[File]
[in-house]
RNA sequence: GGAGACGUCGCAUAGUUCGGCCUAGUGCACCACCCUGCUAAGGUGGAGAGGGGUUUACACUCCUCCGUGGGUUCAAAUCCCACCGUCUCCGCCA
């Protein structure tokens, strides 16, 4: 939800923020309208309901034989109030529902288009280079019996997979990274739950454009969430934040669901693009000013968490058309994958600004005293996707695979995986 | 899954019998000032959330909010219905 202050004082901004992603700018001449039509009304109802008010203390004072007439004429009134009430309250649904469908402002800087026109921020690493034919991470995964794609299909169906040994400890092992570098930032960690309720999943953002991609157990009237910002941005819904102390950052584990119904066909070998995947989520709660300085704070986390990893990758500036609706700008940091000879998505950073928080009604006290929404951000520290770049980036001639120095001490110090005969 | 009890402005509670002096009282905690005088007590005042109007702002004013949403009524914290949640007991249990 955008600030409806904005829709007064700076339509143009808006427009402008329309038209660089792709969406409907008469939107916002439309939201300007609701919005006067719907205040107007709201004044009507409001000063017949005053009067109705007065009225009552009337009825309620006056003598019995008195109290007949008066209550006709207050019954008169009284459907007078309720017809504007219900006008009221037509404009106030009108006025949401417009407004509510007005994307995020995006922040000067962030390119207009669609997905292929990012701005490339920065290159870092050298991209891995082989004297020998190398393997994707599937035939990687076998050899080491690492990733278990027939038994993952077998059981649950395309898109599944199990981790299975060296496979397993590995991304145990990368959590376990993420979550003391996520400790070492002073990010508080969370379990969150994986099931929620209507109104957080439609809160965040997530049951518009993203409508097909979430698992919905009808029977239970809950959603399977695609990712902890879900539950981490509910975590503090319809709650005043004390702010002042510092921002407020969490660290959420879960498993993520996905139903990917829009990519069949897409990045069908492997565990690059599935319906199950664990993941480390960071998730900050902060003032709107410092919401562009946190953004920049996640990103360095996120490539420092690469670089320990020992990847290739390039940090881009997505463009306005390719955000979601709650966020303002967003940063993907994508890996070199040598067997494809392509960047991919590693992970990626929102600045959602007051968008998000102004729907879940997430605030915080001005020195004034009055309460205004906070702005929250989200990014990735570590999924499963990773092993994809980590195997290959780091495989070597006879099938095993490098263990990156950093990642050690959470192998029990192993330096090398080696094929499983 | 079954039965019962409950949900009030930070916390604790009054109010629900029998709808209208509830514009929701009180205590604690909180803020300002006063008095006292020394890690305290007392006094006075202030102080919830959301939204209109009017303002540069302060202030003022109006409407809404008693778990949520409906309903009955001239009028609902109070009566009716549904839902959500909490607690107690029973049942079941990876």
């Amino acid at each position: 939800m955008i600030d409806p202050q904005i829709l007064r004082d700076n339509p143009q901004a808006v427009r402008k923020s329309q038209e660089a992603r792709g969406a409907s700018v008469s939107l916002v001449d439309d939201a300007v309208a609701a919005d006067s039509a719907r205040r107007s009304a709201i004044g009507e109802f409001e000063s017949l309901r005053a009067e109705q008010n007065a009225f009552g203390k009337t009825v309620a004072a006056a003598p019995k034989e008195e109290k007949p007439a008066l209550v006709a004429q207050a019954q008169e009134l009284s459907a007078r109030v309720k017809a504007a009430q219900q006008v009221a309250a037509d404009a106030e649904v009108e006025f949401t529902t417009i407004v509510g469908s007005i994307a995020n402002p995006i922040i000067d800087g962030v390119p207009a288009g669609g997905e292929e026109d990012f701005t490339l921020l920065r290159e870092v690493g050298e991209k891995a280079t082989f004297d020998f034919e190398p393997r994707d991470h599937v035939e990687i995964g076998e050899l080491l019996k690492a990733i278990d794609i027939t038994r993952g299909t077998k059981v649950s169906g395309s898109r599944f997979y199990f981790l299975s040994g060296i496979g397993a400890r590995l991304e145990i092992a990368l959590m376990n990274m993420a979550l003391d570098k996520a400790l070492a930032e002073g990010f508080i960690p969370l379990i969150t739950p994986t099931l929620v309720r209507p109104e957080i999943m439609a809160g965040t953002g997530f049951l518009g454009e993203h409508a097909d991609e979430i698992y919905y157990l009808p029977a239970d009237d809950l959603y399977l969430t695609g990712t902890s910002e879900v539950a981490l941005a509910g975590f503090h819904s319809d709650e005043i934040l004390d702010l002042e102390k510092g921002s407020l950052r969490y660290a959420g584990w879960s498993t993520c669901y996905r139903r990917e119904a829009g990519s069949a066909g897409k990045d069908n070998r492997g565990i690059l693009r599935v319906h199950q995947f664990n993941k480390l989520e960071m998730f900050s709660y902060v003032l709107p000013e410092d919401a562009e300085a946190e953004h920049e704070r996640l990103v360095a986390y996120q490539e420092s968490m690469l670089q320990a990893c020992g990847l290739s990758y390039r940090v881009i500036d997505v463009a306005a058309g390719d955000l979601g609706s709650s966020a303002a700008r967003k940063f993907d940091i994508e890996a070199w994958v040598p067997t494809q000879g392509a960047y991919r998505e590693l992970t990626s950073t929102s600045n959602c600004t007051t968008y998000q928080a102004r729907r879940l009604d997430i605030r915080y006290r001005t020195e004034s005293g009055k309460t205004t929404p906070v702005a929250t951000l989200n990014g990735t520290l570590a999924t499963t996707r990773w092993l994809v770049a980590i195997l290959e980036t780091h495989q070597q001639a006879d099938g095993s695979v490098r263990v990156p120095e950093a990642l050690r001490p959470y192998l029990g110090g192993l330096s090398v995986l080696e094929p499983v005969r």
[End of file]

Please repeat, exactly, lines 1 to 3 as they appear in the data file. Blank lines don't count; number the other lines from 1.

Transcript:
[in-house]
RNA sequence: GGAGACGUCGCAUAGUUCGGCCUAGUGCACCACCCUGCUAAGGUGGAGAGGGGUUUACACUCCUCCGUGGGUUCAAAUCCCACCGUCUCCGCCA
């Protein structure tokens, strides 16, 4: 939800923020309208309901034989109030529902288009280079019996997979990274739950454009969430934040669901693009000013968490058309994958600004005293996707695979995986 | 899954019998000032959330909010219905 202050004082901004992603700018001449039509009304109802008010203390004072007439004429009134009430309250649904469908402002800087026109921020690493034919991470995964794609299909169906040994400890092992570098930032960690309720999943953002991609157990009237910002941005819904102390950052584990119904066909070998995947989520709660300085704070986390990893990758500036609706700008940091000879998505950073928080009604006290929404951000520290770049980036001639120095001490110090005969 | 009890402005509670002096009282905690005088007590005042109007702002004013949403009524914290949640007991249990 955008600030409806904005829709007064700076339509143009808006427009402008329309038209660089792709969406409907008469939107916002439309939201300007609701919005006067719907205040107007709201004044009507409001000063017949005053009067109705007065009225009552009337009825309620006056003598019995008195109290007949008066209550006709207050019954008169009284459907007078309720017809504007219900006008009221037509404009106030009108006025949401417009407004509510007005994307995020995006922040000067962030390119207009669609997905292929990012701005490339920065290159870092050298991209891995082989004297020998190398393997994707599937035939990687076998050899080491690492990733278990027939038994993952077998059981649950395309898109599944199990981790299975060296496979397993590995991304145990990368959590376990993420979550003391996520400790070492002073990010508080969370379990969150994986099931929620209507109104957080439609809160965040997530049951518009993203409508097909979430698992919905009808029977239970809950959603399977695609990712902890879900539950981490509910975590503090319809709650005043004390702010002042510092921002407020969490660290959420879960498993993520996905139903990917829009990519069949897409990045069908492997565990690059599935319906199950664990993941480390960071998730900050902060003032709107410092919401562009946190953004920049996640990103360095996120490539420092690469670089320990020992990847290739390039940090881009997505463009306005390719955000979601709650966020303002967003940063993907994508890996070199040598067997494809392509960047991919590693992970990626929102600045959602007051968008998000102004729907879940997430605030915080001005020195004034009055309460205004906070702005929250989200990014990735570590999924499963990773092993994809980590195997290959780091495989070597006879099938095993490098263990990156950093990642050690959470192998029990192993330096090398080696094929499983 | 079954039965019962409950949900009030930070916390604790009054109010629900029998709808209208509830514009929701009180205590604690909180803020300002006063008095006292020394890690305290007392006094006075202030102080919830959301939204209109009017303002540069302060202030003022109006409407809404008693778990949520409906309903009955001239009028609902109070009566009716549904839902959500909490607690107690029973049942079941990876």